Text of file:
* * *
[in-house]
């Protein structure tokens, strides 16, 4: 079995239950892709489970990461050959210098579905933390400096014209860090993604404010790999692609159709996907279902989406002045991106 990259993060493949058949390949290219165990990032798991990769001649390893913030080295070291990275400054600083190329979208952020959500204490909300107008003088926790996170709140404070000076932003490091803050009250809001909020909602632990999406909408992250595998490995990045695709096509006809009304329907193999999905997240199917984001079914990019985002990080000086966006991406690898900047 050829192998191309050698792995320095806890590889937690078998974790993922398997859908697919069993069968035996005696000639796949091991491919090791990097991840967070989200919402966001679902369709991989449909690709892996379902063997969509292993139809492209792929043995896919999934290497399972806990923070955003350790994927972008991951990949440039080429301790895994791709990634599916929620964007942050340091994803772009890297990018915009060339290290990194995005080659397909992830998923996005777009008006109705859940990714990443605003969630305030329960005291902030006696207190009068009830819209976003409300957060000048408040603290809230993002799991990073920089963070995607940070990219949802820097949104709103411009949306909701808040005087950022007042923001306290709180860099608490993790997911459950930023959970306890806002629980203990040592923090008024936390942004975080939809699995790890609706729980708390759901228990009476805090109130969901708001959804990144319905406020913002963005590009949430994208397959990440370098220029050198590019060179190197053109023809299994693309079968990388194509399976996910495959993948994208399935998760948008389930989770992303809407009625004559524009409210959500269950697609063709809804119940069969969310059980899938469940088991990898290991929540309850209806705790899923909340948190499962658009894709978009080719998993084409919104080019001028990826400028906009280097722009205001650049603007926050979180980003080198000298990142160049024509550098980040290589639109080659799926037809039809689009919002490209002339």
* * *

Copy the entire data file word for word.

[in-house]
């Protein structure tokens, strides 16, 4: 079995239950892709489970990461050959210098579905933390400096014209860090993604404010790999692609159709996907279902989406002045991106 990259993060493949058949390949290219165990990032798991990769001649390893913030080295070291990275400054600083190329979208952020959500204490909300107008003088926790996170709140404070000076932003490091803050009250809001909020909602632990999406909408992250595998490995990045695709096509006809009304329907193999999905997240199917984001079914990019985002990080000086966006991406690898900047 050829192998191309050698792995320095806890590889937690078998974790993922398997859908697919069993069968035996005696000639796949091991491919090791990097991840967070989200919402966001679902369709991989449909690709892996379902063997969509292993139809492209792929043995896919999934290497399972806990923070955003350790994927972008991951990949440039080429301790895994791709990634599916929620964007942050340091994803772009890297990018915009060339290290990194995005080659397909992830998923996005777009008006109705859940990714990443605003969630305030329960005291902030006696207190009068009830819209976003409300957060000048408040603290809230993002799991990073920089963070995607940070990219949802820097949104709103411009949306909701808040005087950022007042923001306290709180860099608490993790997911459950930023959970306890806002629980203990040592923090008024936390942004975080939809699995790890609706729980708390759901228990009476805090109130969901708001959804990144319905406020913002963005590009949430994208397959990440370098220029050198590019060179190197053109023809299994693309079968990388194509399976996910495959993948994208399935998760948008389930989770992303809407009625004559524009409210959500269950697609063709809804119940069969969310059980899938469940088991990898290991929540309850209806705790899923909340948190499962658009894709978009080719998993084409919104080019001028990826400028906009280097722009205001650049603007926050979180980003080198000298990142160049024509550098980040290589639109080659799926037809039809689009919002490209002339």